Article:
Ancient Chinese Calligraphy

Ancient Chinese Calligraphy:

Chinese Calligraphy is indeed a precious gift to the world of art and creativity. This oriental art is quite like a painting being unique to each artist. As people have different faces so do they have different handwritings; especially coz the way f holding the brush, moving it on a page and writing style of every individual will be quite different from the other.

Calligraphy conveys the innermost feelings of the artists to his/her readers. Be it emotions, culture or the esthetical feelings of an artist, this art form depicts it all. This art is found to be very rich in content and is stated to have been in use since thousands of years. The roots of Calligraphys origin can be traced back to ancient China.


Legends say that this art form was brought to life after a man called Cang Jie gave China its classic language. This event is stated to have occurred about 4,600 years from now in the reign of the Yellow Emperor. This tale however might not be very credible as it is merely a legend. However, archaeologists have found evidence that calligraphy might have started in China about 4, 500 years ago.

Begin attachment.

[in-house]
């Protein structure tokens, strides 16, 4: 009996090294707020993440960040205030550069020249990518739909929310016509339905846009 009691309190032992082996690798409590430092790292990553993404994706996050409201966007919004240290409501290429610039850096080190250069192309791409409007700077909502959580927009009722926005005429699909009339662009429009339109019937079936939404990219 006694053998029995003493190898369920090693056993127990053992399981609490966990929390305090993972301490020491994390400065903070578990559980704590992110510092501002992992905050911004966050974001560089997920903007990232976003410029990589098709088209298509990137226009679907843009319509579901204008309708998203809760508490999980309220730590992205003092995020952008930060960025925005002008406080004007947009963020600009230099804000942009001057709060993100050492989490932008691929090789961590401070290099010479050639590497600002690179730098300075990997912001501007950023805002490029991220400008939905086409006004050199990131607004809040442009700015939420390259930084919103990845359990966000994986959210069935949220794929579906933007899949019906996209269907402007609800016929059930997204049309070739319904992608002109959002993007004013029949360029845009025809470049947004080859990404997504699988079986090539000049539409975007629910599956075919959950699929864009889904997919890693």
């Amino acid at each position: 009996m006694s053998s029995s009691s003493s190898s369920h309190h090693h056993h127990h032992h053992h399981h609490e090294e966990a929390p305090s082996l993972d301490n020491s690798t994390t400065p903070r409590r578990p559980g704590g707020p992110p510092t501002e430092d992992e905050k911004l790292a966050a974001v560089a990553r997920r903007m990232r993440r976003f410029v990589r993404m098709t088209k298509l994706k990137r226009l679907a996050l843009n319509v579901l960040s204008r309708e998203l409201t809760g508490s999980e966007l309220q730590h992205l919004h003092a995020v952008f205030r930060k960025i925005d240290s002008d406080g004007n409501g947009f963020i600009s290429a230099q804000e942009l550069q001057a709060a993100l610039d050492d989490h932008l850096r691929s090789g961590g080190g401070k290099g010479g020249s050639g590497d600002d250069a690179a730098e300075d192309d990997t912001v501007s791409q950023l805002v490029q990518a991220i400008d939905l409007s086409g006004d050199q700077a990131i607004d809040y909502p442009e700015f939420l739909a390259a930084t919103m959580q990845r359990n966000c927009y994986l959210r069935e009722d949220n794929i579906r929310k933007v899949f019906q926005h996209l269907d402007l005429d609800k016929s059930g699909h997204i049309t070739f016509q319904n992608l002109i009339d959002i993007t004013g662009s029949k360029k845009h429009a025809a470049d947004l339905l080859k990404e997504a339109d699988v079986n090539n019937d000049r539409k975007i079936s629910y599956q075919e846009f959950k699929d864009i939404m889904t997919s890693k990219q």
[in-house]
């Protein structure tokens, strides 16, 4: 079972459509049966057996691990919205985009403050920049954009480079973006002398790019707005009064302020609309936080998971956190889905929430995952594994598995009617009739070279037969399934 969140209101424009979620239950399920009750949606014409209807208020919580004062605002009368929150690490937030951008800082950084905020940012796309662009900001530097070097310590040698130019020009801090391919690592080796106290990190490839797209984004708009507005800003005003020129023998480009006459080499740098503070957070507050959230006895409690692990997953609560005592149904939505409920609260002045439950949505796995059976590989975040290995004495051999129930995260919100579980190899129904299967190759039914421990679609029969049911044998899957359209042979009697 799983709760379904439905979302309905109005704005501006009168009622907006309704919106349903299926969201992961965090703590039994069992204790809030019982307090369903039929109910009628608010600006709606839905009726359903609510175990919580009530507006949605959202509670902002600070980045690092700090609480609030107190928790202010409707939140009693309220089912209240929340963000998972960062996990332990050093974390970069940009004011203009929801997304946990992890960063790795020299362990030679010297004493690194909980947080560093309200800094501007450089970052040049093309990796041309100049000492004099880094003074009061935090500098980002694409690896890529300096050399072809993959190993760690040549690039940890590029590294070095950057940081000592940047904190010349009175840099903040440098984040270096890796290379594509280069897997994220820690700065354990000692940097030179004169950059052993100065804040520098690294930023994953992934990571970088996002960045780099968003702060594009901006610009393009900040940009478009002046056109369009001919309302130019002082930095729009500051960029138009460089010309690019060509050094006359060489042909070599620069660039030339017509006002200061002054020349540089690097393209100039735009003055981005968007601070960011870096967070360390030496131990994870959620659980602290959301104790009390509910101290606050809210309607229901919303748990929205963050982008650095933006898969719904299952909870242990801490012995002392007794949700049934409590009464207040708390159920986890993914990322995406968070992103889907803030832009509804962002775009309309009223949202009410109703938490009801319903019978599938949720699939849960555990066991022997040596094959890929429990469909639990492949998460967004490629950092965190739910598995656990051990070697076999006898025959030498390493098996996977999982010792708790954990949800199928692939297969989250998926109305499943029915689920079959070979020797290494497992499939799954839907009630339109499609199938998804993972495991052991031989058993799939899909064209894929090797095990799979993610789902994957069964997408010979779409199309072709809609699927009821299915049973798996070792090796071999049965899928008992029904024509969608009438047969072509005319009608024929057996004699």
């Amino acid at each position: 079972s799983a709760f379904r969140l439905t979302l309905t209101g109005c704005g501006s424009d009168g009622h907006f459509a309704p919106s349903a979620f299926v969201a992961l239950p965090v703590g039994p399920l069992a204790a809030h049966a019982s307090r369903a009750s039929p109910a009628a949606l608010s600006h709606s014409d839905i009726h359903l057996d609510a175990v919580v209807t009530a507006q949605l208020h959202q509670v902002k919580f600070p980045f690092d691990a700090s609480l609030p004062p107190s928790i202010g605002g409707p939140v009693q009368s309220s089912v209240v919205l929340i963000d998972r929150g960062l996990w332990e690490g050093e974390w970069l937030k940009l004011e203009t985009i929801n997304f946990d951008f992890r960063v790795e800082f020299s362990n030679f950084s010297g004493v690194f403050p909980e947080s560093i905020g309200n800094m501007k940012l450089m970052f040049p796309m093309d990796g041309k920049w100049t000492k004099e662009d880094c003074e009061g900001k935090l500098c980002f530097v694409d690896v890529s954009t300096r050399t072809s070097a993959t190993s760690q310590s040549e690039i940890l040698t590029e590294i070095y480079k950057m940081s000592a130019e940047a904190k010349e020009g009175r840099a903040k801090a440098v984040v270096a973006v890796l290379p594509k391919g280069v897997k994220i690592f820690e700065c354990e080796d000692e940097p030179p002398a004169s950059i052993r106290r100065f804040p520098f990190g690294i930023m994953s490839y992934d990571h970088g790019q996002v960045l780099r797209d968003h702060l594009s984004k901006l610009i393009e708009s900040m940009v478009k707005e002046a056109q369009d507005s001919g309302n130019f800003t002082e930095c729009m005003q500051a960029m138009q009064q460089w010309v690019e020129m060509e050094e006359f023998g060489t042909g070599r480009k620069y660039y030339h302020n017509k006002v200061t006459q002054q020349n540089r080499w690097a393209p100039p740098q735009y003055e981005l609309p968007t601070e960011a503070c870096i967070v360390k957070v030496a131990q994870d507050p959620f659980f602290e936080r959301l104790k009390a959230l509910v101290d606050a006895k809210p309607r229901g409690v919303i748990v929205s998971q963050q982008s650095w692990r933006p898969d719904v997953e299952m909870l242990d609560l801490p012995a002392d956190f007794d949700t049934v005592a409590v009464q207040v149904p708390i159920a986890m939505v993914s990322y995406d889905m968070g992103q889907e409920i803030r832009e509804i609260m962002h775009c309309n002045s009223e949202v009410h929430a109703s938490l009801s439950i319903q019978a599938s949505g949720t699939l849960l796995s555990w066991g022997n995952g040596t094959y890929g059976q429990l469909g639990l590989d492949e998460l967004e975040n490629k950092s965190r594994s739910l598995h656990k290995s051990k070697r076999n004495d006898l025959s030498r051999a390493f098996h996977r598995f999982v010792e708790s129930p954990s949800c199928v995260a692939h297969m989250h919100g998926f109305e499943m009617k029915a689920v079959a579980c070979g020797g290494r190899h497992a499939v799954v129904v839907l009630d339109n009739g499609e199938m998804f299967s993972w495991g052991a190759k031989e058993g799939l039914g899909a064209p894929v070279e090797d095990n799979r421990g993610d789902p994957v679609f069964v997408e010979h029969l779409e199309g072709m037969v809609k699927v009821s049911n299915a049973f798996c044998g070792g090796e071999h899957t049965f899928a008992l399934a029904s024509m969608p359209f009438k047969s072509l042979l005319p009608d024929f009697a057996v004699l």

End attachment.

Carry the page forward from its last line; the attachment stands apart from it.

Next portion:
The primitive styles of this art form have been found on potteries and even oracle bones. In ancient China sharp tools were used to inscribe on bones or pottery. The use of soft brushes came in much later and Chinese seem to have had a higher affinity for the so called hard brush.

Wang Xizhi and Wang Xianzhi were a few of the famous calligraphers of the Jin Dynasty in ancient china. The art form reached a high point during the reign of the Tang Dynasty.


The basic requirements of Ancient China Calligraphy include a brush, paper, ink and ink stone. Writing technique revolves around your style of holding the brush and then using the same to write in different styles. The ancient Chinese way of practising for a good handwriting was divided into three steps, namely mo, lin and xie.

The first step mo centred on tracing, i.e. holding the brush in the right way. The next step lin was all about drawing a sketch of a model you focus upon. This had to be done with efficiency as mere copying the model never helps.

The third step came into after you had mastered the two other steps. Xie required one to draw from a given specimen on paer. To be an expert in calligraphy is not an easy job but is pretty much achievable with determined practise and hard work.

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